Was it the right time or the wrong time? Cameron McAdoo just logged the best race of his pro career, quickly moving up to second place during the Las Vegas Supercross 250SX East/West Showdown main event, briefly closing on race leader Dylan Ferrandis, and then holding on for his first career podium with a third-place finish. McAdoo’s previous career-best was a sixth. Against twice the talent as usual in the East/West Showdown format, he finished third.
“Honestly it was a decision I made,” said McAdoo. “I was struggling in qualifying, heat race wasn’t good. I started fourth in the main, I got into second. I saw Ferrandis in front of me and instead of saying, ‘Let me try to latch onto this guy’ I thought, ‘Let’s try to get him. Let’s try to pass him.’ Thinking that way helped me so much. All of a sudden, before I knew it, there was six minutes to go. I was like ‘We can do this.’ It was just a mindset. Mentally this is one of the biggest jumps I’ve ever made in my career.”
But just when he figured that out, the supercross season had drawn to a close, and so has his contract with GEICO Honda. McAdoo got another shot with the team as an injury fill-in for supercross, but the team has told him they will not have room to keep him for the Lucas Oil AMA Pro Motocross Championship. They’ve given him practice bikes so he can log outdoor motos with the rest of the team for the last few months, but there’s no room to go racing once Hangtown comes (Christian Craig and Hunter Lawrence will return to action for the team for the opener).
While McAdoo knew he was running out of time, he just kept working away, believing he’d prove himself somehow.
“We struggled before the first break, in Atlanta, but after that things have been a lot better,” he says. “I haven’t changed a single thing on my bike, besides a few clickers, the last few weeks. I’ve been dabbling in and out of supercross and motocross just to keep myself ready, physically. I really haven’t changed much, it’s just about believing in myself. Christian [Craig] and I have been working really hard together. He has a lot of assets that can benefit me, and it’s shown. Honestly, I made that decision to just go after it tonight. It’s time.”
McAdoo was an unheralded amateur for most of his career, so when he finally got a break—first with the Smartop/Bullfrog Spas/ MotoConcepts Honda team, and then with GEICO Honda, he was ready to work. He now realizes that, at times, he actually did too much work.
“I struggled with little, simple injuries the first year and a half of my supercross career,” he explains. “Also, I was used to training so much when I was an amateur. You didn’t have to race every weekend, so you could train so hard. I want it so bad, I’ll train myself into the ground if that’s the best thing for me. You could do that as an amateur because you only had maybe four or five big races a year. Getting the mentality that you have to be fresh every Saturday night was hard for me to do. I just want to work and grind and grind and grind, I love it. So to finally balance that out and get quality over quantity, put in the huge workload when it’s time for that, but be ready on Saturday night when it’s time for that, it took a while to understand.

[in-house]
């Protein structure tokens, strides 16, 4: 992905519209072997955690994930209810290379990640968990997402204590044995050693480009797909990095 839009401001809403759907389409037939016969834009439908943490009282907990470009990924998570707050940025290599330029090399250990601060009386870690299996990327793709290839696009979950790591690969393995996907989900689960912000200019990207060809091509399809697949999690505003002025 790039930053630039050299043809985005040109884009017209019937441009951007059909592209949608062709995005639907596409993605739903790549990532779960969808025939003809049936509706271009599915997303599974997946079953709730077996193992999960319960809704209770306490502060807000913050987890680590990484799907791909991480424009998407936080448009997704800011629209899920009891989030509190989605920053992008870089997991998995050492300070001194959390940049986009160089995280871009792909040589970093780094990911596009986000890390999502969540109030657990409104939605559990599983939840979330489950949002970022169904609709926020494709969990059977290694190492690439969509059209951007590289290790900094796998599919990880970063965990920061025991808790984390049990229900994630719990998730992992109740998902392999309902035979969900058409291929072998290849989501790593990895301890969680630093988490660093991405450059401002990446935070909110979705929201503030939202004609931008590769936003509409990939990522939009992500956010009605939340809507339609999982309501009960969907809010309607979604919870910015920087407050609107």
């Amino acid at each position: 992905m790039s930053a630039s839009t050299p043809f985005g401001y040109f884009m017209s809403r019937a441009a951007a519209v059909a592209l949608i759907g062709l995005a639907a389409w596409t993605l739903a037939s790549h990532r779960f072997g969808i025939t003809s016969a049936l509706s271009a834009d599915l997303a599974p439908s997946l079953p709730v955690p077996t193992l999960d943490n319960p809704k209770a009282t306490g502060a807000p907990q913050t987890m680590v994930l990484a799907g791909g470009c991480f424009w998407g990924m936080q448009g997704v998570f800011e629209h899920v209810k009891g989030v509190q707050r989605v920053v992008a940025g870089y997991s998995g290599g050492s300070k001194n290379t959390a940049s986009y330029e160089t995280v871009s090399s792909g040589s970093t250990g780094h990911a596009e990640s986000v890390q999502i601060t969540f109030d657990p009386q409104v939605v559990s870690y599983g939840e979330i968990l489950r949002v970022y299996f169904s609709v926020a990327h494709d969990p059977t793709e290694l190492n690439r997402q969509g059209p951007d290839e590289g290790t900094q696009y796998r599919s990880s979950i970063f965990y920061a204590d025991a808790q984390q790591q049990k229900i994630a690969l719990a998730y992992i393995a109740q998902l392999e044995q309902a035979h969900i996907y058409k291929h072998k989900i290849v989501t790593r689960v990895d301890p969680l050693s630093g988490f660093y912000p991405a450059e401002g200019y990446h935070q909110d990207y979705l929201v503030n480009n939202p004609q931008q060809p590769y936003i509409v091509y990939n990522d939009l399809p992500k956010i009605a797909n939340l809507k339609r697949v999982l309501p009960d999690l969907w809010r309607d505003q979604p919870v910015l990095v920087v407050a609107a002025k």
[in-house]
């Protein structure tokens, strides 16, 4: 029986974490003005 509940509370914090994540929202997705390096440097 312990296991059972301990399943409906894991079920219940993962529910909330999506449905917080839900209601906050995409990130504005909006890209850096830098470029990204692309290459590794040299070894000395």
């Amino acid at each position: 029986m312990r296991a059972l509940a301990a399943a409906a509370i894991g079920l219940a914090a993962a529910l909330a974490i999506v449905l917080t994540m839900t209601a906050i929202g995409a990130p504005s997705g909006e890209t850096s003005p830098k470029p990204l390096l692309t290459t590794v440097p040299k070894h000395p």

“Last season I got to string together nine-straight outdoor races, then I made it through this whole supercross season without missing any time,” he continues. “I hadn’t even gotten a top-five in a race but I was still close to the top five in points. So I was able to learn some consistency. Now to finish the year fifth in points with a podium, that’s great.”
|1||Dylan Ferrandis||Avignon||Yamaha YZ250F|
|Hudson, FL||Honda CRF250R|
|3||Cameron McAdoo||Sioux City, IA||Honda CRF250R|
|La Moille, IL||Honda CRF250R|
|5||Alex Martin||Millville, MN||Suzuki RM-Z250|
But what comes next? McAdoo has asked about a summer fill-in ride with Monster Energy/Pro Circuit Kawasaki, but he has heard the team is not required to fill Austin Forkner’s spot. Although it’s not required, the team could still sign him if they want to, and McAdoo hopes this podium helps his case. If not, he is not stressing on the situation. Even if he doesn’t get a factory slot for the summer, he believes his late-season improvement, and Las Vegas breakthrough, will keep him on someone’s radar for 2020.
“No matter what happens, wherever I go in 2020 and so forth, I’ll always feel like part of the family [with GEICO Honda] over here,” says McAdoo. “I’m proud to be able to do this for them in my last ride with the team for now. This is what they deserved after believing in me the last few years.”
McAdoo has always progressed via a slow, steady build. That process took a big leap on Saturday night. We’ll see where it lands him next.